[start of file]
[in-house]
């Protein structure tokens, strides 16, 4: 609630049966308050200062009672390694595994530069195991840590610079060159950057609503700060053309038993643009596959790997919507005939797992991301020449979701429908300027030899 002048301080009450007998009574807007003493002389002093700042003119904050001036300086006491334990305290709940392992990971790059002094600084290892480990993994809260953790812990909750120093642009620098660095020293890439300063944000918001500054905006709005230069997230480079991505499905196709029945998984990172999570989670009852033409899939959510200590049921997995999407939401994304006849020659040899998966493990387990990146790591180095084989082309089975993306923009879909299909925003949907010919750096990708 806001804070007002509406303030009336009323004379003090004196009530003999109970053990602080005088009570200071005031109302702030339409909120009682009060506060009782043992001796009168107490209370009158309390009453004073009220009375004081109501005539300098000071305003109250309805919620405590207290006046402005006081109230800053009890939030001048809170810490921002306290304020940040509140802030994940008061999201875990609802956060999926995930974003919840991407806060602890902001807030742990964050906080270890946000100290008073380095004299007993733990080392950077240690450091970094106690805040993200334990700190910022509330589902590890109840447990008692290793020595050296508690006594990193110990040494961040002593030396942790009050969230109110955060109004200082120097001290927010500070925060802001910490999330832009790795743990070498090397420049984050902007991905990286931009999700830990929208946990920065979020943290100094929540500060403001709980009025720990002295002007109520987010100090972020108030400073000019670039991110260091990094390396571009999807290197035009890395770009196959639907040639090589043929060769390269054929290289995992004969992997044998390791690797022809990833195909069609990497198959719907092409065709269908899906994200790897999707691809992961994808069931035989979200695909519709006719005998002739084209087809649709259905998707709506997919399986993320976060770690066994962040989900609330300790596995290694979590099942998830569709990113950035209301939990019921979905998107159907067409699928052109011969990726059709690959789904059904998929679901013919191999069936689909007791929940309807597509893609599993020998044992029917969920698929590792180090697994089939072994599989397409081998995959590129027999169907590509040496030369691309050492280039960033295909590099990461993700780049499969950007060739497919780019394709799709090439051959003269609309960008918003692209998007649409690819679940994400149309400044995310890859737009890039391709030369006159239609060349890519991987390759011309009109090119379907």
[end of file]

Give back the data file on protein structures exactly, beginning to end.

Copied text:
[in-house]
């Protein structure tokens, strides 16, 4: 609630049966308050200062009672390694595994530069195991840590610079060159950057609503700060053309038993643009596959790997919507005939797992991301020449979701429908300027030899 002048301080009450007998009574807007003493002389002093700042003119904050001036300086006491334990305290709940392992990971790059002094600084290892480990993994809260953790812990909750120093642009620098660095020293890439300063944000918001500054905006709005230069997230480079991505499905196709029945998984990172999570989670009852033409899939959510200590049921997995999407939401994304006849020659040899998966493990387990990146790591180095084989082309089975993306923009879909299909925003949907010919750096990708 806001804070007002509406303030009336009323004379003090004196009530003999109970053990602080005088009570200071005031109302702030339409909120009682009060506060009782043992001796009168107490209370009158309390009453004073009220009375004081109501005539300098000071305003109250309805919620405590207290006046402005006081109230800053009890939030001048809170810490921002306290304020940040509140802030994940008061999201875990609802956060999926995930974003919840991407806060602890902001807030742990964050906080270890946000100290008073380095004299007993733990080392950077240690450091970094106690805040993200334990700190910022509330589902590890109840447990008692290793020595050296508690006594990193110990040494961040002593030396942790009050969230109110955060109004200082120097001290927010500070925060802001910490999330832009790795743990070498090397420049984050902007991905990286931009999700830990929208946990920065979020943290100094929540500060403001709980009025720990002295002007109520987010100090972020108030400073000019670039991110260091990094390396571009999807290197035009890395770009196959639907040639090589043929060769390269054929290289995992004969992997044998390791690797022809990833195909069609990497198959719907092409065709269908899906994200790897999707691809992961994808069931035989979200695909519709006719005998002739084209087809649709259905998707709506997919399986993320976060770690066994962040989900609330300790596995290694979590099942998830569709990113950035209301939990019921979905998107159907067409699928052109011969990726059709690959789904059904998929679901013919191999069936689909007791929940309807597509893609599993020998044992029917969920698929590792180090697994089939072994599989397409081998995959590129027999169907590509040496030369691309050492280039960033295909590099990461993700780049499969950007060739497919780019394709799709090439051959003269609309960008918003692209998007649409690819679940994400149309400044995310890859737009890039391709030369006159239609060349890519991987390759011309009109090119379907």